Lolo Creek, Idaho, US
2. Cottonwood Flats (near State Meadows) to Clearwater River
||IV+ (for normal flows)
LOLO CREEK NR GREER ID
250 - 1400 cfs
Lolo Creek is a beautiful run in the Clearwater basin in Idaho. It's fairly remote down in the
deep canyon, not a place you'd want to hike out of. The rapids are mostly class 4 at normal
flows. As the water rises, the river gets extremely pushy and the individual rapids approach
class 5. Wood is a constant danger because the canyon sides are steep and occasionally landslides
will push more dead trees down towards the river.
The take-out is just up from the small town of Greer. On an Idaho map, Find Orofino on Hwy. 12,
east of Lewiston. Greer is just 11 miles east of Orofino. Turn off Hwy. 12 onto Hwy 11, which
crosses the Clearwater, goes through Greer, and winds its way up the grade towards Weipe, Pierce,
Headquarters, and the NF Clearwater. About 1 mile past Greer as you head up the grade you'll see
a small marked gravel road heading down to your right. Drive a mile or two down that gravel road
to a bridge that crosses Lolo Creek. This is the take-out. Check the gauge from the bridge.
To get to the put-in, head back out to Hwy. 11 and turn right up the grade. Follow Hwy. 11 all
the way up the hill. As the road flattens out, you'll pass the small "town" of Frasier.
A couple miles before Weipe, look for 3-Mile Road on your right. Turn right onto 3-Mile Rd. and
follow that for maybe 8 or 10 miles. Be on the lookout for roads on your right. The one you're
looking for is called Lolo Creek Rd., and it is marked with a sigh but the sign is blocked by
some mail boxes, so it's easy to miss. Turn right on Lolo Creek Rd. and follow it all the way
back down to the creek. There's a Forrest Service or BLM trailer here, and there's usually a
rotating fish trap just under the bridge. This is the put-in. (Grant Amaral's guidebook
references an upper put-in, but the copuple extra 3+/4 rapids you'll get to run aren't worth the
added time it takes to get there, and the potential for getting lost trying to find it...)
From the standard put-in, you'll float around a left bend and immediately have to deal with your
first log. This one goes all the way across the river. There's some space to push yourself under
on the left when the flow is below 11 feet or so. Above that, expect to get out and make a quick
From there, you'll wind downstream through some easy class 3-type stuff for a mile or maybe two
before getting to the first major rapid. Look for a logjam piled up on the left as the river
bends right out of sight. Get out to scout or portage on the right side. This is YMCA (because of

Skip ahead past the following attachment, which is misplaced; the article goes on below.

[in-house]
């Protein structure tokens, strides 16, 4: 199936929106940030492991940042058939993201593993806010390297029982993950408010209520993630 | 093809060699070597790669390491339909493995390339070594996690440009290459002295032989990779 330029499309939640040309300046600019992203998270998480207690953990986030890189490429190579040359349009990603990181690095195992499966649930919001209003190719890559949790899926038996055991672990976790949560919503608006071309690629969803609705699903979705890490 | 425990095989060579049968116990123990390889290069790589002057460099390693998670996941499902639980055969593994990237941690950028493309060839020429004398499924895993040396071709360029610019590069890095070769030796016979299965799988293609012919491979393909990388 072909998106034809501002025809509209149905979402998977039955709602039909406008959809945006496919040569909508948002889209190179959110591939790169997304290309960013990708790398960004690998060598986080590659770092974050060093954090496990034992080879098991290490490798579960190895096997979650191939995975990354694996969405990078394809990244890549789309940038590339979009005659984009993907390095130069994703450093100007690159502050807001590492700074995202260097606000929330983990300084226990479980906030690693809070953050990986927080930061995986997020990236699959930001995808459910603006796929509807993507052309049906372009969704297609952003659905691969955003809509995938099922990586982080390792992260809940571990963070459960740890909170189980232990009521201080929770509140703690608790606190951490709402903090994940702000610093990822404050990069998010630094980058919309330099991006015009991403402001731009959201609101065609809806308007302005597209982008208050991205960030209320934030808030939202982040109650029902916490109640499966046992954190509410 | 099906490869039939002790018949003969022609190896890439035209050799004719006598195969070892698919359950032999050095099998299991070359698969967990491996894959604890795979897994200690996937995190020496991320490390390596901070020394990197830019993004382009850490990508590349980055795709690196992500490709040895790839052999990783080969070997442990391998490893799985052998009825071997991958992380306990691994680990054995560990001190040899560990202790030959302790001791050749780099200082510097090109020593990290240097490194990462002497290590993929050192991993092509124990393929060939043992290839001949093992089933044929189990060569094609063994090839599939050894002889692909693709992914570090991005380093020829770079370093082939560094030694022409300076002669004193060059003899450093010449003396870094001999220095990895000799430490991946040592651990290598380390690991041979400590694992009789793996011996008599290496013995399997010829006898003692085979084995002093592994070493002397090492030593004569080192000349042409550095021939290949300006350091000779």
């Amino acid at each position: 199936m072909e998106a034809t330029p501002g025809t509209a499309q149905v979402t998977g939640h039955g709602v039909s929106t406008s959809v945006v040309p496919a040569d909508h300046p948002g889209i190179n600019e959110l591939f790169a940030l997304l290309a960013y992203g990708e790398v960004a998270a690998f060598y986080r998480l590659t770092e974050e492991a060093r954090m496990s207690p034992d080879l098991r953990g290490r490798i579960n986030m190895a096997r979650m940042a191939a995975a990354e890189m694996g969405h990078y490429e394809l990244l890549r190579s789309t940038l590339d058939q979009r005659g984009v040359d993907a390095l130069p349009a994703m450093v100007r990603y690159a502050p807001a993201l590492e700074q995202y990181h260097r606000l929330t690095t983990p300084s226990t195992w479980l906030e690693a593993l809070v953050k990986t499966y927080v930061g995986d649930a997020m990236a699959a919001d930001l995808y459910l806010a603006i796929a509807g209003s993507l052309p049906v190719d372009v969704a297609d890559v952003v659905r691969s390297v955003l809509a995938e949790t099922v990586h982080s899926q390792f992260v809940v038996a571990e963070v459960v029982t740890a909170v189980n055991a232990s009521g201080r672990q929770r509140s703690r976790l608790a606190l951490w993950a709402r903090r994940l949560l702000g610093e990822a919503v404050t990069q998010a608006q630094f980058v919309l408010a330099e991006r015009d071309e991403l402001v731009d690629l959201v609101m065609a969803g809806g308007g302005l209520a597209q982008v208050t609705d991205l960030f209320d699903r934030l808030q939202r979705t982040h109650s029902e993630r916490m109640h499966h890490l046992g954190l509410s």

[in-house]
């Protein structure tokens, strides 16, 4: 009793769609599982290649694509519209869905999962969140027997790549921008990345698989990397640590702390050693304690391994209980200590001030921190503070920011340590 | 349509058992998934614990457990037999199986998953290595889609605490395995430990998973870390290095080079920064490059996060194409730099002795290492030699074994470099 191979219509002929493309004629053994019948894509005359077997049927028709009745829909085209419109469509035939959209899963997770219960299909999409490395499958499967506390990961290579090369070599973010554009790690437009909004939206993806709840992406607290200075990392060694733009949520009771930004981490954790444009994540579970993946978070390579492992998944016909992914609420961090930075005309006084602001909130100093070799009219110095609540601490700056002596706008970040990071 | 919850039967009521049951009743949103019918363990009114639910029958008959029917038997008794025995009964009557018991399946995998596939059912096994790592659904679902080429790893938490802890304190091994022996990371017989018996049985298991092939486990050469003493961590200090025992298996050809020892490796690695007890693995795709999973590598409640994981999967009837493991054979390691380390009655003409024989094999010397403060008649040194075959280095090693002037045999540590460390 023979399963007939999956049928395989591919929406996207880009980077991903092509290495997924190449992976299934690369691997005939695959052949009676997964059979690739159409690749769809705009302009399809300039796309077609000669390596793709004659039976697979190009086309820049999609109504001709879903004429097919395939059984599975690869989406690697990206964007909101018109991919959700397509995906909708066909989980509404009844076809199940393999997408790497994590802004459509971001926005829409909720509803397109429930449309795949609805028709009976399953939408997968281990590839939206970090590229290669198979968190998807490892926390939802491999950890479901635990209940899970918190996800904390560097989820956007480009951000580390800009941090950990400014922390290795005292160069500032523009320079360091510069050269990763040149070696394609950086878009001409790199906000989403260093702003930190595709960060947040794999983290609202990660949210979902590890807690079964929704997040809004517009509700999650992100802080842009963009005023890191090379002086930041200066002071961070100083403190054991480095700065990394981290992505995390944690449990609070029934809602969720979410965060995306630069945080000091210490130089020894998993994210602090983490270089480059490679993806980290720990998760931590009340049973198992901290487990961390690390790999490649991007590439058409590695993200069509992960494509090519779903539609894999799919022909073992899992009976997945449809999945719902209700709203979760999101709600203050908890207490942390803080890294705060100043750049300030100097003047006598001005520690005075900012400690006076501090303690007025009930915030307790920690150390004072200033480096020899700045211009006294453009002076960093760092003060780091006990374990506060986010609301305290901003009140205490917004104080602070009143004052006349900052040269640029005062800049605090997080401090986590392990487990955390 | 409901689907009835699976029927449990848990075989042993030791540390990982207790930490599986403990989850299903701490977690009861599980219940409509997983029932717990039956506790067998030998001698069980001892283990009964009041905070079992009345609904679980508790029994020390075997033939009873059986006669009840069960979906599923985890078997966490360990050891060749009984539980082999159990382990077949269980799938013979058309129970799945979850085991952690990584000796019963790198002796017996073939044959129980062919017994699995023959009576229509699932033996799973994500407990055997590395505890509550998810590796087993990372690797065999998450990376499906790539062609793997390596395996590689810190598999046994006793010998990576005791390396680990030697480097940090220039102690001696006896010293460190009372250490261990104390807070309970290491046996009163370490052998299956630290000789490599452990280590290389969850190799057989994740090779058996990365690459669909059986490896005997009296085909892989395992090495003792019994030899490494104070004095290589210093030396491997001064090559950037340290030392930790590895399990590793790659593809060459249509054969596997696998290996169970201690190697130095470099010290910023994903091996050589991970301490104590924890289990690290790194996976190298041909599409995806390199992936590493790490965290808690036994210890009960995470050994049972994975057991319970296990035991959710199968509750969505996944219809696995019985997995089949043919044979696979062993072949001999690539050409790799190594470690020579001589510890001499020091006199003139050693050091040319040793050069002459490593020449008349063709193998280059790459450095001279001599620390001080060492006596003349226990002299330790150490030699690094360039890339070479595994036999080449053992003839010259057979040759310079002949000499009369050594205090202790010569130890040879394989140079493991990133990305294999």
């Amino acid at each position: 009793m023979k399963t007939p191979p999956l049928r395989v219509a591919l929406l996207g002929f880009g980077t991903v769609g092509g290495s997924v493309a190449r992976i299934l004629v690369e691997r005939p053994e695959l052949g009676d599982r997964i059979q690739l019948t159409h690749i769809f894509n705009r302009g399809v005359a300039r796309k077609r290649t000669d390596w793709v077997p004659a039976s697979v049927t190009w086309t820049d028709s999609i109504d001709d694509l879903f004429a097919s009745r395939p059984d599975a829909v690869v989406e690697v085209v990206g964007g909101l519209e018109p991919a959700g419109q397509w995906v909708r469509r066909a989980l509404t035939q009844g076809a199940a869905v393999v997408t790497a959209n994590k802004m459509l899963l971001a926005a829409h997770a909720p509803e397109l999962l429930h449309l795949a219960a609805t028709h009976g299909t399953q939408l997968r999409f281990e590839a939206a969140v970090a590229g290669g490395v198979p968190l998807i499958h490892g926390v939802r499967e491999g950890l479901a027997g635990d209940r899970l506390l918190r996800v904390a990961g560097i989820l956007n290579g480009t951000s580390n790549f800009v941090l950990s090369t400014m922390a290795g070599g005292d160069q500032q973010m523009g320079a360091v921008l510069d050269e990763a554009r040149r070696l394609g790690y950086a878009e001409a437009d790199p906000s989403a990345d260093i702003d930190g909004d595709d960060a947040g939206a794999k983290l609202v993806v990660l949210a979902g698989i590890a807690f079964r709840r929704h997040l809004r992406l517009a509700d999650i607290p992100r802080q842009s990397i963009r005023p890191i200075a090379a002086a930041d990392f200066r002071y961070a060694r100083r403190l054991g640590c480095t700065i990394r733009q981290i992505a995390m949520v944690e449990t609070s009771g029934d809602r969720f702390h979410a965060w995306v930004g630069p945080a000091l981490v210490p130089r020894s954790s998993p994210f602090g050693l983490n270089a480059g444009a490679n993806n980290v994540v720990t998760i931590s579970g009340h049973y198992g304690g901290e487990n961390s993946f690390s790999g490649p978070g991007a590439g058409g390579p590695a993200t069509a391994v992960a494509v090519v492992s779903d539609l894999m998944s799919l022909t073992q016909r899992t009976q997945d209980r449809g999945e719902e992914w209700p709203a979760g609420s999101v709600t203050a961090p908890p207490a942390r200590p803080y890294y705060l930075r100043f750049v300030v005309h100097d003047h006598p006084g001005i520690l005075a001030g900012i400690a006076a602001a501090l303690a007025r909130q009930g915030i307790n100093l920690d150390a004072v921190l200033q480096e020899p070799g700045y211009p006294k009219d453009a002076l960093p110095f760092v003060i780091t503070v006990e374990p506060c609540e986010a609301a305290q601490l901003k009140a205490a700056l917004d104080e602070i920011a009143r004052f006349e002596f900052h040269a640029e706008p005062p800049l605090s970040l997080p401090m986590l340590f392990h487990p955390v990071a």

all the people swimming, I guess), but I think Grant Amaral calls it Maniac in his guide. It's
not a particularly difficult rapid, but there are a couple bad spots at the bottom. Most notably,
there's a 4'-wide exit slot on the left that always seems to have wood stuck in it. The entrance
of this drop is sometimes blocked or obscured by wood, but generally once you're through the
first part, the middle opens up. The rapid gets very pushy starting at about 11.5, and above that
it can sometimes be hard to make the twisting move to avoid the left slot at the bottom.
If you don't like the looks of YMCA, start hiking back upstream to the put-in car. In fact, if
you decide anywere along Lolo to hike off, it is ALWAYS better to hike either upstream or
downstream. There isn't a single spot where the hike will be easier or faster to hike up and out
of the canyon.
After another mile or so of nondescript class 3, you'll come up on a living-room sized bolder in
the river, often with a log or two on its river-left side. This is fine, as the most common line
is down the right side. Again, scout and portage on the right. This is Zig Zag, or, I think, Mad
Bear in Amaral's guide. The river-right line will put a smile on your face if you hit all the
twists just right. You can zig right, zag left, zig back right, then zag left and into a slot
with a huge overhanging/undercut bolder on your left. Watch for wood. (UPDATE: As of 2007, a rock
has shifted in the right lane making this option considerably less attractive, and a pin is much
MUCH more likely now. Scout before running this line.) There's also a river-left slot that you
can run instead of the zig-zag line. At higher flows (12'+), it's an intimidating move in front
of the big undercut rock at the bottom.
Just downstream is Lame Duck, my personal favorite. You can scout from either side, but the right
side is easier for portaging. The moves aren't hard, but there's a nice undercut rock with most
of the current pushin into it at the bottom left.
After Lame Duck, settle in for another bit of splashy class 3. You'll feel the gradient and
intensity pickup as you approach Little Schmidt, a long bolder garden along a right/left bend.
This leads right into Big Schmidt. Scout or portage on the right. The main line is down the
middle over a boof flake hidden just over the lip of the main ledge, then through a short
distance of wickedly-boiling funny water with a couple rocks in there that sometimes you can see,
and sometimes not. Keep your bow up (UPDATE: There is currently a huge Ponderosa down immediately
above Big Schmidt where the river makes a quick 90 degree right turn. Eddy hope carefully down
the bank and portage along the bank. Most portages have been on the right but the left might be
After the Schmidts, it's a long paddle before the next rapid, formed by a landslide from
river-left. You'll know you're close when the river current slacks and you feel like you're in a
big lake. Portage or scout the drop from the left. The landslide occured in 1997, well after
Grant Amaral wrote the guide, which is why it's not mentioned in that description.
After the landslide rapid, you've got 8 or 9 bends in the river until you get to the take out.
StreamTeam Status: Not Verified
Last Updated: 2006-06-16 13:50:59